Israeli Literature: A Reader's Guide

Hebrew literature in translation.

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Approximately 5,000 books are published annually in Israel. For a small country and a relatively obscure language, Hebrew literature  is often translated into English at an astonishing speed. Within two to three years of their initial publication, novels by prominent Israeli writers such as Amos Oz and A.B. Yehoshua appear on shelves at American bookstores and on the pages of The New York Review of Books.

While not all Hebrew books appear in English as quickly as these Israeli bestsellers, English readers can sample the richness of modern Hebrew literature, particularly novels and short stories, through the many works currently available in translation.

Beginnings of Modern Hebrew Literature

Modern Hebrew literature first emerged in Europe during the late nineteenth and early twentieth centuries. Few of these classics are still in print, but several notable writers are featured in recent books and reprints.

Chaim Nachman Bialik (1873-1934) is one of the best known poets of the late 19th century and early 20th century renaissance of Hebrew literature. His rich and complex poetry, presented in translations such as David Aberbach’s C.N. Bialik: Collected Poems, explores radical changes in Eastern European Jewish life, biblical themes and the beauty of the natural world. 

Yosef Chayim Brenner (1881-1921) was among the first generation of Hebrew writers in the Yishuv (the Jewish community in pre-state Palestine). Perhaps his best known work is Breakdown and Bereavement, a novel that traces the unraveling of an aspiring pioneer.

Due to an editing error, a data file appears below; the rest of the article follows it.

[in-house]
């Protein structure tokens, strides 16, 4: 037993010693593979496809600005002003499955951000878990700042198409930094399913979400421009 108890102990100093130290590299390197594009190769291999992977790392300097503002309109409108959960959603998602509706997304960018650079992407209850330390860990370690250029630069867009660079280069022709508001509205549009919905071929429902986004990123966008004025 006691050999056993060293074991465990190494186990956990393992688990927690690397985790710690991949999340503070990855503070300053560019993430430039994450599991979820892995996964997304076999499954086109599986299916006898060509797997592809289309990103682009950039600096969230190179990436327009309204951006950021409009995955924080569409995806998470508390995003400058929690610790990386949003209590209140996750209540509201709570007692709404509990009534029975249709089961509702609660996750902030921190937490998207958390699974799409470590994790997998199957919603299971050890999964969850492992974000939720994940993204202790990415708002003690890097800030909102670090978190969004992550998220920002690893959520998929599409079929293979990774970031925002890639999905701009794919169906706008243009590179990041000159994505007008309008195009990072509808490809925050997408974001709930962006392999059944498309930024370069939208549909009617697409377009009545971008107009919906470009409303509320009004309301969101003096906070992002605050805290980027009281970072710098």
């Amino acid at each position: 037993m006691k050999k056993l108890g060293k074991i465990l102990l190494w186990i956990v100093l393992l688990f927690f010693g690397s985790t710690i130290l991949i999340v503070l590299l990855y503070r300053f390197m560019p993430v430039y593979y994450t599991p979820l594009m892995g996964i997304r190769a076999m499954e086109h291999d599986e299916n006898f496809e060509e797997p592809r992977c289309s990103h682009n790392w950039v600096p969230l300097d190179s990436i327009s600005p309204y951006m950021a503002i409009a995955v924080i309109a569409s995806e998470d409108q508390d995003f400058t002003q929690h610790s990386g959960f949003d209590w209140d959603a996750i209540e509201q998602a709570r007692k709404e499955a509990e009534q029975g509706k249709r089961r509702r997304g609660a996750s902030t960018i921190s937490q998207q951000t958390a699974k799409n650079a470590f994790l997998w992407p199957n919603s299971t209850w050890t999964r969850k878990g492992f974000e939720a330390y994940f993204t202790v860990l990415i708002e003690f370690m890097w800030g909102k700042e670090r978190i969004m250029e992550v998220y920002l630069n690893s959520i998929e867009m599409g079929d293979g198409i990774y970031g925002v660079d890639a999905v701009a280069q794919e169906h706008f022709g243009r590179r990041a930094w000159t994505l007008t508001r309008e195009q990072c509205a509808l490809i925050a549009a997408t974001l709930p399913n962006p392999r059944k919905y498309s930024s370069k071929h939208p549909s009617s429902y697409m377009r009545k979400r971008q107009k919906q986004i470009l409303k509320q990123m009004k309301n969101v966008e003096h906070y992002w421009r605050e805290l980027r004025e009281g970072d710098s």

While Bialik and Brenner are mainstays of the Hebrew canon, a more surprising figure to find in English translation is Devora Baron (1887-1956). Baron wrote one novel and many intricate, lyrical short stories--often set in small towns in Eastern Europe--that have been collected in “The First Day” and Other Stories, translated and edited by Naomi Seidman and Chana Kronfeld.

Sly Modernists and Fervent Zionists

By the 1930s, the center of Hebrew literature had shifted from Europe to the Jewish community in Palestine. In the decades before and after the founding of the state of Israel, there is immense variety in Hebrew literature, mixing new and old literary themes and techniques.

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Naomi Brenner is completing a PhD in Comparative Literature at the University of California, Berkeley, focusing on the many connections and interactions between modern Hebrew and Yiddish literature.